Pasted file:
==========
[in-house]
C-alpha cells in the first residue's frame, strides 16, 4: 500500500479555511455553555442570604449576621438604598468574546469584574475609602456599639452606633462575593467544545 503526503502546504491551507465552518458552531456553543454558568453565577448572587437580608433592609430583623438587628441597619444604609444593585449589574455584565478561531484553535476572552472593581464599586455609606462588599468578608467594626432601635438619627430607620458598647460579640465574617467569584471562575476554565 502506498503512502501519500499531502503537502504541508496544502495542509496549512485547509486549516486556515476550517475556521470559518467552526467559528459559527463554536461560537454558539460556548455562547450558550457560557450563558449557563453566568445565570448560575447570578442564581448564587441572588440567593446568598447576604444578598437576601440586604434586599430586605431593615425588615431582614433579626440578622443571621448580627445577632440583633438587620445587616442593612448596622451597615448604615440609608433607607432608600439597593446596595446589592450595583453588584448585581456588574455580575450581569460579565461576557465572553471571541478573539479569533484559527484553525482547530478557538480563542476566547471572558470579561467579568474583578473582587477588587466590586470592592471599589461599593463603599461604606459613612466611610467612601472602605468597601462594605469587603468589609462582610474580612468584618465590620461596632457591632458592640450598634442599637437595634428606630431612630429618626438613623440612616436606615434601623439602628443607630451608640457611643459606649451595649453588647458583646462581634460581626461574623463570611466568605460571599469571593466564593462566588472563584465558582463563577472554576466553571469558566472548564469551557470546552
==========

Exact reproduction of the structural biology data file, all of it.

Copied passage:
[in-house]
C-alpha cells in the first residue's frame, strides 16, 4: 500500500479555511455553555442570604449576621438604598468574546469584574475609602456599639452606633462575593467544545 503526503502546504491551507465552518458552531456553543454558568453565577448572587437580608433592609430583623438587628441597619444604609444593585449589574455584565478561531484553535476572552472593581464599586455609606462588599468578608467594626432601635438619627430607620458598647460579640465574617467569584471562575476554565 502506498503512502501519500499531502503537502504541508496544502495542509496549512485547509486549516486556515476550517475556521470559518467552526467559528459559527463554536461560537454558539460556548455562547450558550457560557450563558449557563453566568445565570448560575447570578442564581448564587441572588440567593446568598447576604444578598437576601440586604434586599430586605431593615425588615431582614433579626440578622443571621448580627445577632440583633438587620445587616442593612448596622451597615448604615440609608433607607432608600439597593446596595446589592450595583453588584448585581456588574455580575450581569460579565461576557465572553471571541478573539479569533484559527484553525482547530478557538480563542476566547471572558470579561467579568474583578473582587477588587466590586470592592471599589461599593463603599461604606459613612466611610467612601472602605468597601462594605469587603468589609462582610474580612468584618465590620461596632457591632458592640450598634442599637437595634428606630431612630429618626438613623440612616436606615434601623439602628443607630451608640457611643459606649451595649453588647458583646462581634460581626461574623463570611466568605460571599469571593466564593462566588472563584465558582463563577472554576466553571469558566472548564469551557470546552